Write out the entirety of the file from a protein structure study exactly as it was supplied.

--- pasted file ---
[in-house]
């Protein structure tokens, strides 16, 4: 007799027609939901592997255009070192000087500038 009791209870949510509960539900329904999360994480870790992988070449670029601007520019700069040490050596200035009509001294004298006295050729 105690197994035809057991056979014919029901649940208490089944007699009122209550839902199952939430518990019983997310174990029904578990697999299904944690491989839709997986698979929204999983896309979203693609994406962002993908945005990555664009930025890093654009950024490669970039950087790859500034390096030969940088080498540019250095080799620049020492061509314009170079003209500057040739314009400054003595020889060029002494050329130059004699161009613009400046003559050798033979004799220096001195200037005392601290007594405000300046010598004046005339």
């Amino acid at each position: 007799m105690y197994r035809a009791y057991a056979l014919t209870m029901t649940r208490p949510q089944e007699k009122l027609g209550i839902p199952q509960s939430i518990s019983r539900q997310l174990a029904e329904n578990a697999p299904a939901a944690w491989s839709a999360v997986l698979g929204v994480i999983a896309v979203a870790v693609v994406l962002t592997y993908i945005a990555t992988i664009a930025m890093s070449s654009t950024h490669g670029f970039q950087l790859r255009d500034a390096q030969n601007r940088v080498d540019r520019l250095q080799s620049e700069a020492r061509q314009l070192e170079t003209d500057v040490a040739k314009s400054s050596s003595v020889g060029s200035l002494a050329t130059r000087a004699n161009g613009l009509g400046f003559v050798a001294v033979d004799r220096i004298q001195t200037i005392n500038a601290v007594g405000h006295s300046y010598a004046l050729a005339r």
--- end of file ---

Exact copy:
[in-house]
């Protein structure tokens, strides 16, 4: 007799027609939901592997255009070192000087500038 009791209870949510509960539900329904999360994480870790992988070449670029601007520019700069040490050596200035009509001294004298006295050729 105690197994035809057991056979014919029901649940208490089944007699009122209550839902199952939430518990019983997310174990029904578990697999299904944690491989839709997986698979929204999983896309979203693609994406962002993908945005990555664009930025890093654009950024490669970039950087790859500034390096030969940088080498540019250095080799620049020492061509314009170079003209500057040739314009400054003595020889060029002494050329130059004699161009613009400046003559050798033979004799220096001195200037005392601290007594405000300046010598004046005339």
């Amino acid at each position: 007799m105690y197994r035809a009791y057991a056979l014919t209870m029901t649940r208490p949510q089944e007699k009122l027609g209550i839902p199952q509960s939430i518990s019983r539900q997310l174990a029904e329904n578990a697999p299904a939901a944690w491989s839709a999360v997986l698979g929204v994480i999983a896309v979203a870790v693609v994406l962002t592997y993908i945005a990555t992988i664009a930025m890093s070449s654009t950024h490669g670029f970039q950087l790859r255009d500034a390096q030969n601007r940088v080498d540019r520019l250095q080799s620049e700069a020492r061509q314009l070192e170079t003209d500057v040490a040739k314009s400054s050596s003595v020889g060029s200035l002494a050329t130059r000087a004699n161009g613009l009509g400046f003559v050798a001294v033979d004799r220096i004298q001195t200037i005392n500038a601290v007594g405000h006295s300046y010598a004046l050729a005339r």